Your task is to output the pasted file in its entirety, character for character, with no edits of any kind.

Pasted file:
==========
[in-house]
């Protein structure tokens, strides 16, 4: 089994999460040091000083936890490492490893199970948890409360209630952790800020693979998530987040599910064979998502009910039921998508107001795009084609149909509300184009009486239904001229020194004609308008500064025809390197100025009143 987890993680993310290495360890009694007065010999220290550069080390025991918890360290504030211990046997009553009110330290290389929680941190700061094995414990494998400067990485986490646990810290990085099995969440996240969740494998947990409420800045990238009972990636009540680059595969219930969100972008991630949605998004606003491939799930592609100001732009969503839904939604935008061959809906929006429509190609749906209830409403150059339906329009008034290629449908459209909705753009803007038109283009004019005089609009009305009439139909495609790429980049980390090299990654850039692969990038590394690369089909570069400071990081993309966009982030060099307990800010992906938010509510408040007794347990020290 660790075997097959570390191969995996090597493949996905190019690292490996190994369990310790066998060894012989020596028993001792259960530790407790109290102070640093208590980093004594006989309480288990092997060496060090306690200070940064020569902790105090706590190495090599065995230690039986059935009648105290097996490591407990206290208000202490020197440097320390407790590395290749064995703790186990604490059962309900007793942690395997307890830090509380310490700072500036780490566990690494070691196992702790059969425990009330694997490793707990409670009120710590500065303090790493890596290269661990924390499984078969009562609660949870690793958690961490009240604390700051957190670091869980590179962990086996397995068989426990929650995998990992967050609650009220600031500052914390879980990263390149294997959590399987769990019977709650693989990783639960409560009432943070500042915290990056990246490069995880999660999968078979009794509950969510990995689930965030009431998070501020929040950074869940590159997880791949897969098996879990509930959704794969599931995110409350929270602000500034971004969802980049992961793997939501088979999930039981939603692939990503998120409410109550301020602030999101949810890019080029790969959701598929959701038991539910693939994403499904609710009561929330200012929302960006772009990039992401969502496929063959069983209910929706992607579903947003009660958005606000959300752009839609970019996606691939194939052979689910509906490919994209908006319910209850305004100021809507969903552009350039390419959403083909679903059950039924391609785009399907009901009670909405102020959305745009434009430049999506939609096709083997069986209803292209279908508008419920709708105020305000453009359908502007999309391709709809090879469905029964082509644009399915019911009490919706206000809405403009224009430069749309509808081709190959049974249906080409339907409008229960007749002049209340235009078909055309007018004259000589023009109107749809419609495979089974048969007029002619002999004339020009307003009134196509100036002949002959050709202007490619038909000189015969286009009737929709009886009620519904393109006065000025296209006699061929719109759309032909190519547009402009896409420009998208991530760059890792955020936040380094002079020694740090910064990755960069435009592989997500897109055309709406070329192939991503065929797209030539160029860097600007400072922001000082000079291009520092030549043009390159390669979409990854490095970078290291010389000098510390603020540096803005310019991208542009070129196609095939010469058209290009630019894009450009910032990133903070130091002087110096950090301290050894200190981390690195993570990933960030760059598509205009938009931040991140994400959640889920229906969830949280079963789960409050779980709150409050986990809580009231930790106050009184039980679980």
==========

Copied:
[in-house]
């Protein structure tokens, strides 16, 4: 089994999460040091000083936890490492490893199970948890409360209630952790800020693979998530987040599910064979998502009910039921998508107001795009084609149909509300184009009486239904001229020194004609308008500064025809390197100025009143 987890993680993310290495360890009694007065010999220290550069080390025991918890360290504030211990046997009553009110330290290389929680941190700061094995414990494998400067990485986490646990810290990085099995969440996240969740494998947990409420800045990238009972990636009540680059595969219930969100972008991630949605998004606003491939799930592609100001732009969503839904939604935008061959809906929006429509190609749906209830409403150059339906329009008034290629449908459209909705753009803007038109283009004019005089609009009305009439139909495609790429980049980390090299990654850039692969990038590394690369089909570069400071990081993309966009982030060099307990800010992906938010509510408040007794347990020290 660790075997097959570390191969995996090597493949996905190019690292490996190994369990310790066998060894012989020596028993001792259960530790407790109290102070640093208590980093004594006989309480288990092997060496060090306690200070940064020569902790105090706590190495090599065995230690039986059935009648105290097996490591407990206290208000202490020197440097320390407790590395290749064995703790186990604490059962309900007793942690395997307890830090509380310490700072500036780490566990690494070691196992702790059969425990009330694997490793707990409670009120710590500065303090790493890596290269661990924390499984078969009562609660949870690793958690961490009240604390700051957190670091869980590179962990086996397995068989426990929650995998990992967050609650009220600031500052914390879980990263390149294997959590399987769990019977709650693989990783639960409560009432943070500042915290990056990246490069995880999660999968078979009794509950969510990995689930965030009431998070501020929040950074869940590159997880791949897969098996879990509930959704794969599931995110409350929270602000500034971004969802980049992961793997939501088979999930039981939603692939990503998120409410109550301020602030999101949810890019080029790969959701598929959701038991539910693939994403499904609710009561929330200012929302960006772009990039992401969502496929063959069983209910929706992607579903947003009660958005606000959300752009839609970019996606691939194939052979689910509906490919994209908006319910209850305004100021809507969903552009350039390419959403083909679903059950039924391609785009399907009901009670909405102020959305745009434009430049999506939609096709083997069986209803292209279908508008419920709708105020305000453009359908502007999309391709709809090879469905029964082509644009399915019911009490919706206000809405403009224009430069749309509808081709190959049974249906080409339907409008229960007749002049209340235009078909055309007018004259000589023009109107749809419609495979089974048969007029002619002999004339020009307003009134196509100036002949002959050709202007490619038909000189015969286009009737929709009886009620519904393109006065000025296209006699061929719109759309032909190519547009402009896409420009998208991530760059890792955020936040380094002079020694740090910064990755960069435009592989997500897109055309709406070329192939991503065929797209030539160029860097600007400072922001000082000079291009520092030549043009390159390669979409990854490095970078290291010389000098510390603020540096803005310019991208542009070129196609095939010469058209290009630019894009450009910032990133903070130091002087110096950090301290050894200190981390690195993570990933960030760059598509205009938009931040991140994400959640889920229906969830949280079963789960409050779980709150409050986990809580009231930790106050009184039980679980």